I took his hand and he writhed and screamed and fought and bit and scratched and I don’t blame him. Pure survival instincts. He sensed the danger as well as I did. I pulled him up the stairs as gently, but quickly, as I could, protecting myself as best I could and I put him in his room and I locked the door.
It wasn’t to keep him in. It wasn’t to contain his tantrum which raged inside, turning over furniture and ripping apart bedding and kicking and screaming.
I didn’t lock the door to keep him in.
I turned the lock because I didn’t think I could open a locked door to hurt a child.
And I didn’t. But I wanted to. I wanted to go in there and spank him until I couldn’t lift my arm. I wanted to hold him down and hurt him like he hurt my baby.
I stood on the other side of the door with my head against it and all my education, all my love, all my good intentions, all my reading, all my preparation, the time with the social workers, the words of the attachment therapist were nothing. Nothing. There was nothing and no one there to help me and I have never been so angry, so on the edge of out of control, in my life.
That’s where we are, these parents the world condemns. That is what the bottom looks like. Imagine that you stand at the top of a dark well, looking down at a parent, sitting at the bottom with her head on her knees. Would you try to throw her a rope, or would you spit on her? Which do you think helps the child?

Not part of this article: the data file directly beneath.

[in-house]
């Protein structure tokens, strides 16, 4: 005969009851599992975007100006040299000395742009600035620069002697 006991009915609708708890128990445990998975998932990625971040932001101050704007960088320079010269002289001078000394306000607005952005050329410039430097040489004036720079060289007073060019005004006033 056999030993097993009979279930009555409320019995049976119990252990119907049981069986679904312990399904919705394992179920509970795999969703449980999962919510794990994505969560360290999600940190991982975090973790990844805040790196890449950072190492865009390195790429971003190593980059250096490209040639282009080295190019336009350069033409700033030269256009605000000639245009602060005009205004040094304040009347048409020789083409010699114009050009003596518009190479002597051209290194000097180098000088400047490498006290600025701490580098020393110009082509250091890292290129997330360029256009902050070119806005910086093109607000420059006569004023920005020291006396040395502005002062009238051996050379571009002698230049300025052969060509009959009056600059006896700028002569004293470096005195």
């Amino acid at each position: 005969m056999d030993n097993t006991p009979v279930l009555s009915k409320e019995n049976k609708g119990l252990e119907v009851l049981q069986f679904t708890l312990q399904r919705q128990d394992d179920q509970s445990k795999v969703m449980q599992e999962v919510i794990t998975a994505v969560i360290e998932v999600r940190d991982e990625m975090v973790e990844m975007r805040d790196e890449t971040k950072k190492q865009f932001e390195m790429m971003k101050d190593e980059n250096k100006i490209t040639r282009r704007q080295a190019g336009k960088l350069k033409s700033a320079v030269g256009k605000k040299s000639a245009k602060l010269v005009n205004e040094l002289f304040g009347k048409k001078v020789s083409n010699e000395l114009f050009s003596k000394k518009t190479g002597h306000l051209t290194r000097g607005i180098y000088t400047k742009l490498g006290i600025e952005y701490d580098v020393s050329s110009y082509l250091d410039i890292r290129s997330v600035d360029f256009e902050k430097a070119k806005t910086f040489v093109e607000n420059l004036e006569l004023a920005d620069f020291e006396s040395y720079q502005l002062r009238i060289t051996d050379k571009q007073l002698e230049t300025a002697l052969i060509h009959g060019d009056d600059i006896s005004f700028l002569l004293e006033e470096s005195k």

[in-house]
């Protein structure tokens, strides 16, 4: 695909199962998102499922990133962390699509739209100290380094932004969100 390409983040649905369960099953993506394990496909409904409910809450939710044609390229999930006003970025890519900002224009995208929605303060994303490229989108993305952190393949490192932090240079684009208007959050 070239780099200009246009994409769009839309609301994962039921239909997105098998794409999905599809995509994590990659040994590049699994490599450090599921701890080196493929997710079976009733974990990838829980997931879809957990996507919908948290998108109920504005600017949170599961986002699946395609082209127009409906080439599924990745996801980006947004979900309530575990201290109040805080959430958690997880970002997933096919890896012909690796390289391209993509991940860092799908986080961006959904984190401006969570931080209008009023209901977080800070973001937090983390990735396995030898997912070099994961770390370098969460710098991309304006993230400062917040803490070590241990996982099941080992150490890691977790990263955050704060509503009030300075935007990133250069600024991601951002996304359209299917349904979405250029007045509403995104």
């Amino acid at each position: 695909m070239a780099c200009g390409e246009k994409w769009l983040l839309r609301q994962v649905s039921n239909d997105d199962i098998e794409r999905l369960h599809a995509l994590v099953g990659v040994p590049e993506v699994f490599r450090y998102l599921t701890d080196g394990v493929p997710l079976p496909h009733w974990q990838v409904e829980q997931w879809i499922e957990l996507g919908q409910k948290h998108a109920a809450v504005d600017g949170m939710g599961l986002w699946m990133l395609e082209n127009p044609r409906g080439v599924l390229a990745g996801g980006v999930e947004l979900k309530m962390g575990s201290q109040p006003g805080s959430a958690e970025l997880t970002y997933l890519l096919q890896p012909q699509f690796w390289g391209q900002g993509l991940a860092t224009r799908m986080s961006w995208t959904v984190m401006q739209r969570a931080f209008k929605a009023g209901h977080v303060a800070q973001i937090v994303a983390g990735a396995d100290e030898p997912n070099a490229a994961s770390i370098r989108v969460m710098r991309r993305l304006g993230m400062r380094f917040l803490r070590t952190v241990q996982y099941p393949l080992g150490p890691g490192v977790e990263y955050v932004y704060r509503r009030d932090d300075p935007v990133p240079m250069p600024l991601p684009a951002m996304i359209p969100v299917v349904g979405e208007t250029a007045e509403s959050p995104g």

I will tell you what helped my children. A family that wanted a child. A family with only teenagers. A family that had parented traumatized, reactive attachment disorder children before. A mother who on the day that my oldest child became hers said to me not only, “we can do this; it’s okay to let go,” but also, “we understand why you can’t.”
They didn’t throw me a rope, they built my whole family a staircase and it was in the best interest of every single one of my children, my oldest son most of all.
What can we do to help? What can we offer in the place of judgment, instead of scathing commentary? We don’t have to be the whole rope. All we have to be is a thread.
It is a painful reality that a child can be so damaged in the first few years of life that he becomes a terrifying and heartbreaking impossibility for the parents who have opened their hearts and their homes to try and love him. But each and every one of us can be a thread in the rope for change and healing.
How about this? The next time you see a mom “with a horrible kid” “losing it” at the playground, take a deep breath and instead of commenting on the “terrible parent doing nothing while her daughter screams,” think:
Maybe this is the twentieth tantrum today;
Maybe she was up all night; Maybe the situation is ten million times more complicated than I realize;
And then meet that mother’s eyes and smile at her.
Because maybe, just maybe, an hour ago, she walked away from that child’s door. And maybe, just maybe, for the cost of a smile, you gave her the strength to do it again.
Just like that, you’re a thread in the rope. Now we’re helping children.